And to answer a previous poster about gardens, City of Raleigh's water restrictions rules say that "Hand-held hoses- allowed any time" and "Drip irrigation- not restricted"....so that could help you there. We do that for ours, and just are letting the grass go with what God sends.:)

  • Nobody but Carolina Jun 13, 2008

    Well, according to the following link, we're back under moderate drought conditions.


  • 59cruisers Jun 13, 2008

    For those of you referring to the lake levels, the reason they are down, it the army corps of engineers has been releasing excess water to get the lake down to 251.5'. While the city of Raleigh has tried to get them to hold back water, they claim their primary mission is flood control, not to maintain a water supply. Usually, they stop once they get to normal level, but once this hot weather set it, it upped the output by 50%! They did the same thing last year, but in years past, they were more conservative with their releases. They say it is to maintain flows downstream, but I have not found any info over what dictates this. Does anyone have any better info on this topic?

  • charlesboyer Jun 13, 2008

    " Just becuase the lake is full now doesn't change the fact that we are still in a drought, whether you want to believe it or not."

    Last time I checked, we were not in an official drought and the area was designated as 'abnormally dry' -- which is below drought designation. Has this changed?

  • A1 Go Canes Jun 13, 2008

    Raleigh was already supplying the outlying towns with water before they merged with Raleigh. It was cheaper for those towns with their limited budgets to let Raleigh fix their aging systems.
    Dale - You are totally right.

  • Dale Jun 13, 2008

    This city has nothing but a bunch of spoiled little cry babies. You can't win for losing here. It's all about me and my yard or my car and I should be able to do whatever I want with my water because I'm paying for it. Come on. If you don't remember, our lakes were full around this time last year...During summer months, we need tropical storms and hurricanes for the rain. Just becuase the lake is full now doesn't change the fact that we are still in a drought, whether you want to believe it or not. But as soon as we are down to 15 days of water (yeah it can happen, look at what other cities have gone through/are going through in the south) then you guys will be crying about how the city didn't do anything to prevent it...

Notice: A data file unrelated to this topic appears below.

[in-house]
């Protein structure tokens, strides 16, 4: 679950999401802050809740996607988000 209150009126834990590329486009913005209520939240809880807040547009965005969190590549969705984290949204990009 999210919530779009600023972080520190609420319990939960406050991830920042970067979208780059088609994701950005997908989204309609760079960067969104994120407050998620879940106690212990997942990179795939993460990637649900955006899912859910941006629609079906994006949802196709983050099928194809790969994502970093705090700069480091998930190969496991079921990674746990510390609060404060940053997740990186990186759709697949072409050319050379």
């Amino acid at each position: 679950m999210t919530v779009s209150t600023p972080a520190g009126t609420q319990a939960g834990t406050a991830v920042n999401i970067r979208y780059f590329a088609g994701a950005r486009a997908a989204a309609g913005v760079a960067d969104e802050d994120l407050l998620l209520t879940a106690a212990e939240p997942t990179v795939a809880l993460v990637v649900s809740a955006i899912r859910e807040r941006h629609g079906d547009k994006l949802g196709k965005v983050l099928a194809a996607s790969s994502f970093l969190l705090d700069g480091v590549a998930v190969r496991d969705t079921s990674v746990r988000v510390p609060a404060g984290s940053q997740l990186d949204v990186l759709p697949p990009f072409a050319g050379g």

• whatelseisnew Jun 13, 2008

    Actually, I think some Raleigh folks ought to get together and sue the city. The city over-committed the level of water service it has to provide by agreeing to supply water to outlying towns. While certainly conserving during dry periods is wise, the city should not be fining people. Easley wants legislative control at the state level and in typical fashion he really wants control over the users of the water. The legislative control should be to require all municipalities to understand how many people and businesses they can reasonably support with their available water supplies. That support should accommodate dry periods. The state should then have strict laws on controlling the populations of municipalities so you do not have foolish behavior like Raleigh where they over-build and over-commit the water resource. The fundamental problem is Meeker and the Council view it as THEIR water and not the Citzens water.